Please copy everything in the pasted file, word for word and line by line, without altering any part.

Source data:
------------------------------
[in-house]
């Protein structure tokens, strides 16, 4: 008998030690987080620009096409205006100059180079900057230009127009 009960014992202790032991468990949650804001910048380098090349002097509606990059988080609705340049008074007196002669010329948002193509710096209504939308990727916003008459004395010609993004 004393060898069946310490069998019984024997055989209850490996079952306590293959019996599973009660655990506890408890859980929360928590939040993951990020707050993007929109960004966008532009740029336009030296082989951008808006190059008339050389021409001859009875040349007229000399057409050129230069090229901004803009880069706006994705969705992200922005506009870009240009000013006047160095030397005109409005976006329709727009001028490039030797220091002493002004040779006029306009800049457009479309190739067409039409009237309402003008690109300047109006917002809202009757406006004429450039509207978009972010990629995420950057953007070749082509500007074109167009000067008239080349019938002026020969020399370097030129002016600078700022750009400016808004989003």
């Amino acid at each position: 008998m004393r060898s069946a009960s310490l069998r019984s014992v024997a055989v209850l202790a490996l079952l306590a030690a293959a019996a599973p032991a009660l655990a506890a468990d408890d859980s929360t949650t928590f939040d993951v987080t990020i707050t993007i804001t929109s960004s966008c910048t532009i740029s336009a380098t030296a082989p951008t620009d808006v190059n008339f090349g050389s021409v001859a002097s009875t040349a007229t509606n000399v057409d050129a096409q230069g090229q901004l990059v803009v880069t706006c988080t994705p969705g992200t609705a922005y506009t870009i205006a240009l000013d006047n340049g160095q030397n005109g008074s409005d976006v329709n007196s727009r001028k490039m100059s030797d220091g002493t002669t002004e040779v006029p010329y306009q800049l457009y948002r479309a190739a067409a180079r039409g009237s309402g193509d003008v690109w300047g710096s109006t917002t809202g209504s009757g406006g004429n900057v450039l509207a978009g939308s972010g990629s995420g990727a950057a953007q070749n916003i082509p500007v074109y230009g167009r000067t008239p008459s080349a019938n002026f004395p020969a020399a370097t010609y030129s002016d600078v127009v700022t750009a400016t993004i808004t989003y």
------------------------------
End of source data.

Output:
[in-house]
């Protein structure tokens, strides 16, 4: 008998030690987080620009096409205006100059180079900057230009127009 009960014992202790032991468990949650804001910048380098090349002097509606990059988080609705340049008074007196002669010329948002193509710096209504939308990727916003008459004395010609993004 004393060898069946310490069998019984024997055989209850490996079952306590293959019996599973009660655990506890408890859980929360928590939040993951990020707050993007929109960004966008532009740029336009030296082989951008808006190059008339050389021409001859009875040349007229000399057409050129230069090229901004803009880069706006994705969705992200922005506009870009240009000013006047160095030397005109409005976006329709727009001028490039030797220091002493002004040779006029306009800049457009479309190739067409039409009237309402003008690109300047109006917002809202009757406006004429450039509207978009972010990629995420950057953007070749082509500007074109167009000067008239080349019938002026020969020399370097030129002016600078700022750009400016808004989003």
């Amino acid at each position: 008998m004393r060898s069946a009960s310490l069998r019984s014992v024997a055989v209850l202790a490996l079952l306590a030690a293959a019996a599973p032991a009660l655990a506890a468990d408890d859980s929360t949650t928590f939040d993951v987080t990020i707050t993007i804001t929109s960004s966008c910048t532009i740029s336009a380098t030296a082989p951008t620009d808006v190059n008339f090349g050389s021409v001859a002097s009875t040349a007229t509606n000399v057409d050129a096409q230069g090229q901004l990059v803009v880069t706006c988080t994705p969705g992200t609705a922005y506009t870009i205006a240009l000013d006047n340049g160095q030397n005109g008074s409005d976006v329709n007196s727009r001028k490039m100059s030797d220091g002493t002669t002004e040779v006029p010329y306009q800049l457009y948002r479309a190739a067409a180079r039409g009237s309402g193509d003008v690109w300047g710096s109006t917002t809202g209504s009757g406006g004429n900057v450039l509207a978009g939308s972010g990629s995420g990727a950057a953007q070749n916003i082509p500007v074109y230009g167009r000067t008239p008459s080349a019938n002026f004395p020969a020399a370097t010609y030129s002016d600078v127009v700022t750009a400016t993004i808004t989003y």